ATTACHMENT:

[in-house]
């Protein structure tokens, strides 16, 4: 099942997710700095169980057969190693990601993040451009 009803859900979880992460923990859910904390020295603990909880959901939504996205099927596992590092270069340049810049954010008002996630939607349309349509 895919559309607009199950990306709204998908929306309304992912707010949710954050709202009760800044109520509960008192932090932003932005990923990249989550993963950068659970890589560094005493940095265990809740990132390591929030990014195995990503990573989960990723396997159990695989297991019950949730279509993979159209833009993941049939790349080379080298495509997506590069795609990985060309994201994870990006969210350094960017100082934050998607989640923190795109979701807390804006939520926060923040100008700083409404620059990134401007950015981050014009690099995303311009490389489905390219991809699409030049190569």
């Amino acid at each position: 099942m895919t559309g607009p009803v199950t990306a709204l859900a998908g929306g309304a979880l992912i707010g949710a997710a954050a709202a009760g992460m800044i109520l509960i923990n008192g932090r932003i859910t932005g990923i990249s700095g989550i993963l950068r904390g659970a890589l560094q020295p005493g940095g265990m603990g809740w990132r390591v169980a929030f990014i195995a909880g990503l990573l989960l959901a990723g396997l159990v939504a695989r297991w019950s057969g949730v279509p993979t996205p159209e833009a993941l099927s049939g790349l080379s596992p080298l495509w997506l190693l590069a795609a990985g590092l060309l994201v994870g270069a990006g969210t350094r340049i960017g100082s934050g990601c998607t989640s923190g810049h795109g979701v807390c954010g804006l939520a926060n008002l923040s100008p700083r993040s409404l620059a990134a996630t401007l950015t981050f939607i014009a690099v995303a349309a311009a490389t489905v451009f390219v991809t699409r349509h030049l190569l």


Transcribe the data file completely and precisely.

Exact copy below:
[in-house]
């Protein structure tokens, strides 16, 4: 099942997710700095169980057969190693990601993040451009 009803859900979880992460923990859910904390020295603990909880959901939504996205099927596992590092270069340049810049954010008002996630939607349309349509 895919559309607009199950990306709204998908929306309304992912707010949710954050709202009760800044109520509960008192932090932003932005990923990249989550993963950068659970890589560094005493940095265990809740990132390591929030990014195995990503990573989960990723396997159990695989297991019950949730279509993979159209833009993941049939790349080379080298495509997506590069795609990985060309994201994870990006969210350094960017100082934050998607989640923190795109979701807390804006939520926060923040100008700083409404620059990134401007950015981050014009690099995303311009490389489905390219991809699409030049190569």
């Amino acid at each position: 099942m895919t559309g607009p009803v199950t990306a709204l859900a998908g929306g309304a979880l992912i707010g949710a997710a954050a709202a009760g992460m800044i109520l509960i923990n008192g932090r932003i859910t932005g990923i990249s700095g989550i993963l950068r904390g659970a890589l560094q020295p005493g940095g265990m603990g809740w990132r390591v169980a929030f990014i195995a909880g990503l990573l989960l959901a990723g396997l159990v939504a695989r297991w019950s057969g949730v279509p993979t996205p159209e833009a993941l099927s049939g790349l080379s596992p080298l495509w997506l190693l590069a795609a990985g590092l060309l994201v994870g270069a990006g969210t350094r340049i960017g100082s934050g990601c998607t989640s923190g810049h795109g979701v807390c954010g804006l939520a926060n008002l923040s100008p700083r993040s409404l620059a990134a996630t401007l950015t981050f939607i014009a690099v995303a349309a311009a490389t489905v451009f390219v991809t699409r349509h030049l190569l």